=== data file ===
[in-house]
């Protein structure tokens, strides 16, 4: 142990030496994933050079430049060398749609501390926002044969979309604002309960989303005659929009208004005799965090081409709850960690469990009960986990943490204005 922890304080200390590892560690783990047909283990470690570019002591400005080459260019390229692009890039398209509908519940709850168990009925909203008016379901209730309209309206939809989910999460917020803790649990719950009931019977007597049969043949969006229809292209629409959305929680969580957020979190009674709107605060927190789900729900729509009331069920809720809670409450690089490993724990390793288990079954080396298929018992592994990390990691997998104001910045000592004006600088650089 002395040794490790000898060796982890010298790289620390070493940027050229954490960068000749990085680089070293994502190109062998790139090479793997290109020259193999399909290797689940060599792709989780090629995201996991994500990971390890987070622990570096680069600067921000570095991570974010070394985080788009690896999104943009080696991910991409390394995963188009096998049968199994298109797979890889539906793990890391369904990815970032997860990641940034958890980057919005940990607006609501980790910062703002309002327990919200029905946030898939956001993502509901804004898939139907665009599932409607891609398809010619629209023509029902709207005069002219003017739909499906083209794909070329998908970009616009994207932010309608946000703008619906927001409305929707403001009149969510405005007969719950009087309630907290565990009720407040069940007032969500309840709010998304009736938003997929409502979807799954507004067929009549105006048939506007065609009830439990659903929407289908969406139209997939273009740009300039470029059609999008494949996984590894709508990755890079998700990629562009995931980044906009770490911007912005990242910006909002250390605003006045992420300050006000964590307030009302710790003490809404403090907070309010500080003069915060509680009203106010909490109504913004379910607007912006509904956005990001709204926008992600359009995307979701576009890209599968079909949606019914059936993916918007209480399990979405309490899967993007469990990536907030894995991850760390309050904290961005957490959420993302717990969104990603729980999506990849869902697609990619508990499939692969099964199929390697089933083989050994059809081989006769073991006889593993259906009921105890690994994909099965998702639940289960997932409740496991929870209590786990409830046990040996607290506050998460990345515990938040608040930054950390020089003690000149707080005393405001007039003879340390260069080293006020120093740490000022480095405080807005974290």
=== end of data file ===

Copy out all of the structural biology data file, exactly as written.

[in-house]
């Protein structure tokens, strides 16, 4: 142990030496994933050079430049060398749609501390926002044969979309604002309960989303005659929009208004005799965090081409709850960690469990009960986990943490204005 922890304080200390590892560690783990047909283990470690570019002591400005080459260019390229692009890039398209509908519940709850168990009925909203008016379901209730309209309206939809989910999460917020803790649990719950009931019977007597049969043949969006229809292209629409959305929680969580957020979190009674709107605060927190789900729900729509009331069920809720809670409450690089490993724990390793288990079954080396298929018992592994990390990691997998104001910045000592004006600088650089 002395040794490790000898060796982890010298790289620390070493940027050229954490960068000749990085680089070293994502190109062998790139090479793997290109020259193999399909290797689940060599792709989780090629995201996991994500990971390890987070622990570096680069600067921000570095991570974010070394985080788009690896999104943009080696991910991409390394995963188009096998049968199994298109797979890889539906793990890391369904990815970032997860990641940034958890980057919005940990607006609501980790910062703002309002327990919200029905946030898939956001993502509901804004898939139907665009599932409607891609398809010619629209023509029902709207005069002219003017739909499906083209794909070329998908970009616009994207932010309608946000703008619906927001409305929707403001009149969510405005007969719950009087309630907290565990009720407040069940007032969500309840709010998304009736938003997929409502979807799954507004067929009549105006048939506007065609009830439990659903929407289908969406139209997939273009740009300039470029059609999008494949996984590894709508990755890079998700990629562009995931980044906009770490911007912005990242910006909002250390605003006045992420300050006000964590307030009302710790003490809404403090907070309010500080003069915060509680009203106010909490109504913004379910607007912006509904956005990001709204926008992600359009995307979701576009890209599968079909949606019914059936993916918007209480399990979405309490899967993007469990990536907030894995991850760390309050904290961005957490959420993302717990969104990603729980999506990849869902697609990619508990499939692969099964199929390697089933083989050994059809081989006769073991006889593993259906009921105890690994994909099965998702639940289960997932409740496991929870209590786990409830046990040996607290506050998460990345515990938040608040930054950390020089003690000149707080005393405001007039003879340390260069080293006020120093740490000022480095405080807005974290």